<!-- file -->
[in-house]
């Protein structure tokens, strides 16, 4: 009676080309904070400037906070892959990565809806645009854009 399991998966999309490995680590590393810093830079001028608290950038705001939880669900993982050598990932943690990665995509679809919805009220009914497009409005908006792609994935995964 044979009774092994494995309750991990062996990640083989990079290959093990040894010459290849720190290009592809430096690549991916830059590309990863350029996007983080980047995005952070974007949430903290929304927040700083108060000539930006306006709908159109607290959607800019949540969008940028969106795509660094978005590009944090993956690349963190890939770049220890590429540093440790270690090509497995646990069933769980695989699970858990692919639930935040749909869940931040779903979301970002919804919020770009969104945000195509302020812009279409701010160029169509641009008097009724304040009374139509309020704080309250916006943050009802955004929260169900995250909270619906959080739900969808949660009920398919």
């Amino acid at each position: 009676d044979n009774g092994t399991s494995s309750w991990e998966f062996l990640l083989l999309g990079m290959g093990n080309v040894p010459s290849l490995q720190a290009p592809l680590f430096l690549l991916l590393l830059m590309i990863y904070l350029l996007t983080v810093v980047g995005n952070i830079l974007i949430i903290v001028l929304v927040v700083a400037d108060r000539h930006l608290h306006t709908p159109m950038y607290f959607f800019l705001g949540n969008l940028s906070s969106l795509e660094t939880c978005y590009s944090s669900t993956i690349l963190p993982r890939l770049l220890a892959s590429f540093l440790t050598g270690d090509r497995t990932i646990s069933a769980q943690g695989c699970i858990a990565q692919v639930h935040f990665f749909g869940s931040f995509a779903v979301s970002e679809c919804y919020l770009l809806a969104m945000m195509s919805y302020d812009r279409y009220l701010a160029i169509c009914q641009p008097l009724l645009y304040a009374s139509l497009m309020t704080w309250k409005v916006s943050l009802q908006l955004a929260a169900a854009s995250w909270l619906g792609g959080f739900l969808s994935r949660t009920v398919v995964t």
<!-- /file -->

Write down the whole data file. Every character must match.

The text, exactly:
[in-house]
């Protein structure tokens, strides 16, 4: 009676080309904070400037906070892959990565809806645009854009 399991998966999309490995680590590393810093830079001028608290950038705001939880669900993982050598990932943690990665995509679809919805009220009914497009409005908006792609994935995964 044979009774092994494995309750991990062996990640083989990079290959093990040894010459290849720190290009592809430096690549991916830059590309990863350029996007983080980047995005952070974007949430903290929304927040700083108060000539930006306006709908159109607290959607800019949540969008940028969106795509660094978005590009944090993956690349963190890939770049220890590429540093440790270690090509497995646990069933769980695989699970858990692919639930935040749909869940931040779903979301970002919804919020770009969104945000195509302020812009279409701010160029169509641009008097009724304040009374139509309020704080309250916006943050009802955004929260169900995250909270619906959080739900969808949660009920398919």
């Amino acid at each position: 009676d044979n009774g092994t399991s494995s309750w991990e998966f062996l990640l083989l999309g990079m290959g093990n080309v040894p010459s290849l490995q720190a290009p592809l680590f430096l690549l991916l590393l830059m590309i990863y904070l350029l996007t983080v810093v980047g995005n952070i830079l974007i949430i903290v001028l929304v927040v700083a400037d108060r000539h930006l608290h306006t709908p159109m950038y607290f959607f800019l705001g949540n969008l940028s906070s969106l795509e660094t939880c978005y590009s944090s669900t993956i690349l963190p993982r890939l770049l220890a892959s590429f540093l440790t050598g270690d090509r497995t990932i646990s069933a769980q943690g695989c699970i858990a990565q692919v639930h935040f990665f749909g869940s931040f995509a779903v979301s970002e679809c919804y919020l770009l809806a969104m945000m195509s919805y302020d812009r279409y009220l701010a160029i169509c009914q641009p008097l009724l645009y304040a009374s139509l497009m309020t704080w309250k409005v916006s943050l009802q908006l955004a929260a169900a854009s995250w909270l619906g792609g959080f739900l969808s994935r949660t009920v398919v995964t």